I began reflecting on this trip on the plane ride home. I found Bolivia to be a paradox. It is old, yet new. It is steeped in indigenous tradition, yet secular. It is a country that seems to be “in-between”—emerging, developing, and growing; attributes that I too possess as I try to discern my role in mission.
After spending time with the Lay Missioners, I am now able to answer my own questions. They walk with the people, providing unconditional love, affection, and respect for those most in need, mainly the children, the elderly, the imprisoned, and the disabled.
A large number of Bolivian children live in community in hogares (casas or houses). Reasons for placement vary: extreme poverty, neglect, domestic violence, or lack of family. Lay Missioners offer their time and love, assisting in their care. The children learn that they matter, that they belong, that they are loved. They learn that continuing their education gives them opportunities for success.
Lay Missioners offer unconditional love and respect for the abuelas (grandmas) of Cochabamba—women who have struggled and given of themselves all their lives and now find themselves old, tired, vulnerable, and lonely. Lay Missioners help them obtain the necessary documentation to receive a government stipend, provide them opportunities for companionship, and assure them that, in fact someone does care.
The imprisoned in Bolivia live in community and lead lives very different from prisoners in the US. Each person must find his/her own means of existence and hope; “cells” are bought or rented; meals and even transportation to court must be individually financed. There are no guards within the prison walls. Inmates maintain order in a loose form of democratic government. While the physical conditions are primitive, this system does not sever relationships and family ties. Wives, children, and others, including Lay Missioners, are allowed to come and go freely. Many family members actually reside with the inmates. It is in stark contrast to the US practice of solitary confinement. Lay Missioner Joe Looney who obtained a Bolivian Law degree to better serve the people, provides legal advice; they are truly fortunate to have his assistance.
Bolivians are bringing their disabled and challenged persons out of the shadows and giving them a life with dignity. The Maryknoll Lay Missioners have partnered with the Bolivians involved in this grass-roots endeavor to change the lives of many disabled individuals. Lay Missioner Bill Velicky works alongside these craftsmen and women to design and build custom neurological wheelchairs. These are the first of their kind to be manufactured in Bolivia.
Just as in the entire Maryknoll family of priests, brothers, sisters, and Affiliates, individual Lay Missioners discern how, with their individual talents and interests, they can best serve in mission and use their abilities for the good of the global community.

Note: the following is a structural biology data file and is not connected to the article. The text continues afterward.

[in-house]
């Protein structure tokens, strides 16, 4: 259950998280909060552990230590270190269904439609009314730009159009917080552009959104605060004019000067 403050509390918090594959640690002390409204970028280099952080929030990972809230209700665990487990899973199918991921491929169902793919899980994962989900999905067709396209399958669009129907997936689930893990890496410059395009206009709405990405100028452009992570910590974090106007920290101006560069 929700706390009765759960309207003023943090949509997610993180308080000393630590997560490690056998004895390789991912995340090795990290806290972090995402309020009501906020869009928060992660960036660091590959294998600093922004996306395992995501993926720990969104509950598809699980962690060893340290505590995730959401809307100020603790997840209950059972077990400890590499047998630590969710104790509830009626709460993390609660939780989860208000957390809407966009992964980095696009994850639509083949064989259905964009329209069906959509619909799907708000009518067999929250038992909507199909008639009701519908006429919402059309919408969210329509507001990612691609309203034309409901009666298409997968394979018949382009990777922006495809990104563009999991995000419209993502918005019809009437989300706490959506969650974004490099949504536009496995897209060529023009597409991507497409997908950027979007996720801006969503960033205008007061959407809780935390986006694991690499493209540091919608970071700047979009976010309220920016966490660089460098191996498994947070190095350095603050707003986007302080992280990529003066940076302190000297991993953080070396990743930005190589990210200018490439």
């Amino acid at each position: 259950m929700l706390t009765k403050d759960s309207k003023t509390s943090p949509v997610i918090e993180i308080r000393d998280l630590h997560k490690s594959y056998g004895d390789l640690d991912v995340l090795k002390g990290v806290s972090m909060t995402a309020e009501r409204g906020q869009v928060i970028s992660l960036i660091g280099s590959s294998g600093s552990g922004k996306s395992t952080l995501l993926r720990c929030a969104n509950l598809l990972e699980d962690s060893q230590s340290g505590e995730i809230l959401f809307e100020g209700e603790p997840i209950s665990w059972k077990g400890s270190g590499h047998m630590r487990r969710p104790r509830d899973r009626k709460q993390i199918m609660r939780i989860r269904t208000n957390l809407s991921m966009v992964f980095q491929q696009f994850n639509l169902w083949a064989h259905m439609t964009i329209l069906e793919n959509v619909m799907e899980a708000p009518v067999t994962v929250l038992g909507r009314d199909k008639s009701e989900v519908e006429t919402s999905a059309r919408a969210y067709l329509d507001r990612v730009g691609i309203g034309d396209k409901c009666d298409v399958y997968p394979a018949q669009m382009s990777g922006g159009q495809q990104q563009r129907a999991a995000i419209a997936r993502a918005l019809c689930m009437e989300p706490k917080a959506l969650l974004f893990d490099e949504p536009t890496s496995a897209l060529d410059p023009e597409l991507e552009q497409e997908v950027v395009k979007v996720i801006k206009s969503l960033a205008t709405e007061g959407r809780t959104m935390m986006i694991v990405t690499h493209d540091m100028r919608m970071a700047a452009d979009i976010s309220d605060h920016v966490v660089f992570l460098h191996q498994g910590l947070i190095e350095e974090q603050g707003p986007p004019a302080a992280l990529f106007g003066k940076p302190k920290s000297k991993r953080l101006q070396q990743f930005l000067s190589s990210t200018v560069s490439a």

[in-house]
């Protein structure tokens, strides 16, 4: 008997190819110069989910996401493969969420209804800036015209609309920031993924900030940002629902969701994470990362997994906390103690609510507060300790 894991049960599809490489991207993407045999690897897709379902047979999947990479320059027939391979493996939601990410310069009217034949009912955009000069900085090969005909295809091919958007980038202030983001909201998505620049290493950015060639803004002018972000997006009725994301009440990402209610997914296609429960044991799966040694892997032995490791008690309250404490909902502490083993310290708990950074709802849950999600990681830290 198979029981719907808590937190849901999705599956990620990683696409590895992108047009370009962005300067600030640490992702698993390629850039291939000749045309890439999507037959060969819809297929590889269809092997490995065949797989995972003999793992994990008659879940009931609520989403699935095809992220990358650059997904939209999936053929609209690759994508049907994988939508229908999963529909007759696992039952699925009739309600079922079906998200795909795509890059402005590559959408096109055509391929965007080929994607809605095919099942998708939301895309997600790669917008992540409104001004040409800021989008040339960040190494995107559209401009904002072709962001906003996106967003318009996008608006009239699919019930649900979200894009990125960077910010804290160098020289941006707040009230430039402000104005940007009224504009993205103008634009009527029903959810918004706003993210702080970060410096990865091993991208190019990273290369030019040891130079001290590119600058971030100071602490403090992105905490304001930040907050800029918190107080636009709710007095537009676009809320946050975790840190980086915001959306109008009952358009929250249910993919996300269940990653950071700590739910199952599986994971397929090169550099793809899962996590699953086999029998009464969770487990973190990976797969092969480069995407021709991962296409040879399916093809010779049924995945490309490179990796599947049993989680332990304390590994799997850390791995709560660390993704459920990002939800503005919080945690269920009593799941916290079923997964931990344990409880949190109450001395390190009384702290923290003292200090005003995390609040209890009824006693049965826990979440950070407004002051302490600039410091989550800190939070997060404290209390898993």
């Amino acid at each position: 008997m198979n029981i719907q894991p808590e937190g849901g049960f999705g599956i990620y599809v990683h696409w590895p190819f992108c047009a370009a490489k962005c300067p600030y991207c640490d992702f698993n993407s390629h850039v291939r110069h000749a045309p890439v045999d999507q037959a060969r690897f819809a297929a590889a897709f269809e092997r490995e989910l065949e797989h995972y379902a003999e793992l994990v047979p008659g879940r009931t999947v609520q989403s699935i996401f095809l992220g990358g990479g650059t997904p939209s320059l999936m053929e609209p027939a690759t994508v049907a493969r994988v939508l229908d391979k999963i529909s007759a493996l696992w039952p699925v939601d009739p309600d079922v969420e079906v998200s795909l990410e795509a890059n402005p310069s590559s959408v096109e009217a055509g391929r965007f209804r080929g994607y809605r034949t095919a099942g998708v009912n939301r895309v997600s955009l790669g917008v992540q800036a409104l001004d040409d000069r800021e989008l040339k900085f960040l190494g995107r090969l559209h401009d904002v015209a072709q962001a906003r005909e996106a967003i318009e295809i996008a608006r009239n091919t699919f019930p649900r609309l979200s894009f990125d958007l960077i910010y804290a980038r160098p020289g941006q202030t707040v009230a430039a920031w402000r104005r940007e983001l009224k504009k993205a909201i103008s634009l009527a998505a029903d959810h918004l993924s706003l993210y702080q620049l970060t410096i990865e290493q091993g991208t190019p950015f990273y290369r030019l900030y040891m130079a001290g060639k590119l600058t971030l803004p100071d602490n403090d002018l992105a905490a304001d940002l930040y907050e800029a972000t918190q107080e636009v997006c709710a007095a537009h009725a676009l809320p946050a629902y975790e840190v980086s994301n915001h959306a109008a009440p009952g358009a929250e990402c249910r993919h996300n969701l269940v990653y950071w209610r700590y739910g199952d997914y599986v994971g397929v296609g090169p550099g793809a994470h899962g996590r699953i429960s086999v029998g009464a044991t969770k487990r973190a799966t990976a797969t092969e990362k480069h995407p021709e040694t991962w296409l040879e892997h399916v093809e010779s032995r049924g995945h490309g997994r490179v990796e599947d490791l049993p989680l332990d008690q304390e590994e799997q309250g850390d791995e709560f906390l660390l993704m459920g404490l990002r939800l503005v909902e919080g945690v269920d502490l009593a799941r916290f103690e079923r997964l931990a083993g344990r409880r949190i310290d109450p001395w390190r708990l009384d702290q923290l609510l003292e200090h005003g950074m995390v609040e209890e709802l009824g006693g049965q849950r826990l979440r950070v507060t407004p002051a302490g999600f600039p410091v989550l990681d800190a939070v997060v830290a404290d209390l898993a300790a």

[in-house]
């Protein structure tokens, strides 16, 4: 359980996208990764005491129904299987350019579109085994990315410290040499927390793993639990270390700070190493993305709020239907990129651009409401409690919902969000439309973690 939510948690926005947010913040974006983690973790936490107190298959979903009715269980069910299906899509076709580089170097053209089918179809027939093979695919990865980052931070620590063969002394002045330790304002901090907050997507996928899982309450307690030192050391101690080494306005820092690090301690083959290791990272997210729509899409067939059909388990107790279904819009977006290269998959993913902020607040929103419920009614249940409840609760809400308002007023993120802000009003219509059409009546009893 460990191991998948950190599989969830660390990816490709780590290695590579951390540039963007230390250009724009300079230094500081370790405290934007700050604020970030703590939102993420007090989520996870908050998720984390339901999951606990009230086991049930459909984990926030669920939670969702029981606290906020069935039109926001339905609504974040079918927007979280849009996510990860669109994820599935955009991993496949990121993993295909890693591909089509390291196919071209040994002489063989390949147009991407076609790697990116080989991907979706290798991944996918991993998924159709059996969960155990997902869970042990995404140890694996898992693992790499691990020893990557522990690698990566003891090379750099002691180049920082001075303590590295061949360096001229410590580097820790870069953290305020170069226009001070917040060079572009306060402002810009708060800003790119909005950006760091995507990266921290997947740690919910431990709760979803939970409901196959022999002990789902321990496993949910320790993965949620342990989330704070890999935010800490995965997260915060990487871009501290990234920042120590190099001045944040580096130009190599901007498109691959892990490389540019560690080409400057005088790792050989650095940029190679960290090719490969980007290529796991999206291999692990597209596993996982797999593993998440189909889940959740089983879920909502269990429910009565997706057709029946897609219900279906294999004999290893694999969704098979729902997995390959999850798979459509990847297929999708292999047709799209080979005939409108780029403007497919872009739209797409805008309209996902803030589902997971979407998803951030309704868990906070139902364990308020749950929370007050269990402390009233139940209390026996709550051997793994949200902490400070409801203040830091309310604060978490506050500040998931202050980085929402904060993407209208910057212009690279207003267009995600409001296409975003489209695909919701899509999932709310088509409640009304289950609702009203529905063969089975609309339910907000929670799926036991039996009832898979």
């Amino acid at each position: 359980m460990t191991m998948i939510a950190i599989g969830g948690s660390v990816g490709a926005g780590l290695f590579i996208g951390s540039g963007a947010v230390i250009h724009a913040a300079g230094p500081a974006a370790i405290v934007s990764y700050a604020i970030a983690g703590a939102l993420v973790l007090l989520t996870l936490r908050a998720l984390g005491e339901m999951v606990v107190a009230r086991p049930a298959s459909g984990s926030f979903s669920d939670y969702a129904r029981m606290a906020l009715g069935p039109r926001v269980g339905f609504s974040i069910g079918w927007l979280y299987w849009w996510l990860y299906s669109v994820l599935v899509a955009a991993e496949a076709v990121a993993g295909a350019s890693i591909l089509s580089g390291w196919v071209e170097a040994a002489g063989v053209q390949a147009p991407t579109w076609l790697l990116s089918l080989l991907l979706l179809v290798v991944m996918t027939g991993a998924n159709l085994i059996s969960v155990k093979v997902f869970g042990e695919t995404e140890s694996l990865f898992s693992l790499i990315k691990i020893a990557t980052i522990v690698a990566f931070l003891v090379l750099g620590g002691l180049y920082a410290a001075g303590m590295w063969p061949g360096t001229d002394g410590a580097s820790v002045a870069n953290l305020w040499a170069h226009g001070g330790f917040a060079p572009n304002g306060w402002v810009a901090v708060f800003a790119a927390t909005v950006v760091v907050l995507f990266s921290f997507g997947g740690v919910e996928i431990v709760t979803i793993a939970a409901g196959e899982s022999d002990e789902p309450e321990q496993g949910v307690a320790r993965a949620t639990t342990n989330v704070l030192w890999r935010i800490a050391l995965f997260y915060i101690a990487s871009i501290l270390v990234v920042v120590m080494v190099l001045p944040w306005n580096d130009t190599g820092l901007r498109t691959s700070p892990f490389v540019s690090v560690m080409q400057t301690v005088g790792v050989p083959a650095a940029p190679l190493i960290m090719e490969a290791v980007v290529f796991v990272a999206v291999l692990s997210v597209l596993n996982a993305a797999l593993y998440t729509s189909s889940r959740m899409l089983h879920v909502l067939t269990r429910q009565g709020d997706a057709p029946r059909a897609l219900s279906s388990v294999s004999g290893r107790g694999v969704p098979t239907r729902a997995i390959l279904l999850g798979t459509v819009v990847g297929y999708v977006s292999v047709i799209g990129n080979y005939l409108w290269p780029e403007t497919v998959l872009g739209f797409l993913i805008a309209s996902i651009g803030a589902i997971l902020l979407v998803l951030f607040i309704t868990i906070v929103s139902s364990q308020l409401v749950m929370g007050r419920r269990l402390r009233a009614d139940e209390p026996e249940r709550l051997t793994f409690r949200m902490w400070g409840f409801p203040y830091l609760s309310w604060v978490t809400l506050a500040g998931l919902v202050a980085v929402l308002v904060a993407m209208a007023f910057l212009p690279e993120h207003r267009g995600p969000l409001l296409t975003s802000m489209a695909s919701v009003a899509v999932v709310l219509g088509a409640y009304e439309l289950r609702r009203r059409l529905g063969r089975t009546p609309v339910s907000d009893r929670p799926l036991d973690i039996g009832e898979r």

This FAB trip was truly an immersion trip. We enjoyed traditional food as we ventured from the urban sprawl of Cochabamba to the more rural towns of Tarata, Cliza, and Punata, each with its own distinctive flavor. We were fortunate to be in Quillacollo for the feast of the Virgin of Urkupiña, visiting her famous shrine before the hordes of pilgrims arrived for this most important celebration. We visited the Maryknoll Language Institute in Cochabamba, founded in l965 to acculturate the many missioners who were extending their ministry throughout Latin America. We celebrated cultural night there, with its traditional food and drink, and were treated to an ice cream social that brought all the missioners in the area together. How wonderful it was to be present in a space that speaks volumes of mission, both past and present.
When I am asked, “How was your trip?” my answer is, “Different from any other I have taken.” When asked, “What did you do?” my reply is, “We played with the children, giving them our attention. We met with the elderly, showing them they, too, were worthy of our visit. We celebrated the official opening of a specialized wheelchair factory, and we witnessed the beautiful festival of The Virgin of Urkupiña.” But mostly we were present. We were there to visit and learn, and to BE with the missioners and people of Bolivia with a non-judgmental mind and an open heart.
Did I learn about the Maryknoll Lay Missioners? My answer is: most definitely, yes. Together with other lay mission groups and laity, they walk with the people of Bolivia, offering themselves as a conduit for compassion, justice, and peace to those who are most in need. This is what they do in every country where they serve and in each ministry they choose.
Many thanks to the Maryknoll Lay Missioners in Bolivia—Joe Looney, Caitlin Reichelderfer, Eileen and Bill Velicky, Minh Nguyen—for giving us the opportunity to meet the people whom they serve. Additional thanks go out to Lay Missioner Director Sam Stanton for answering our many questions and for providing us with a wonderful experience.
Mission happens everywhere that one walks with empathy and compassion for those in need—at home or overseas. While technology is a big help in bridging the communication gap between different countries and languages, there are times one must be physically present to experience God in the other. Perhaps a Friends Across the Border trip will be part of your journey, your chance to GO AND SEE.
For information about upcoming FAB trips, go to: http://www.mklm.org/take-a-trip/mission-immersion-trips/. Santa Orlando’s unabridged article may be read at: http://www.friendsacrossborders.org/newsroom/come-and-see-in-bolivia/.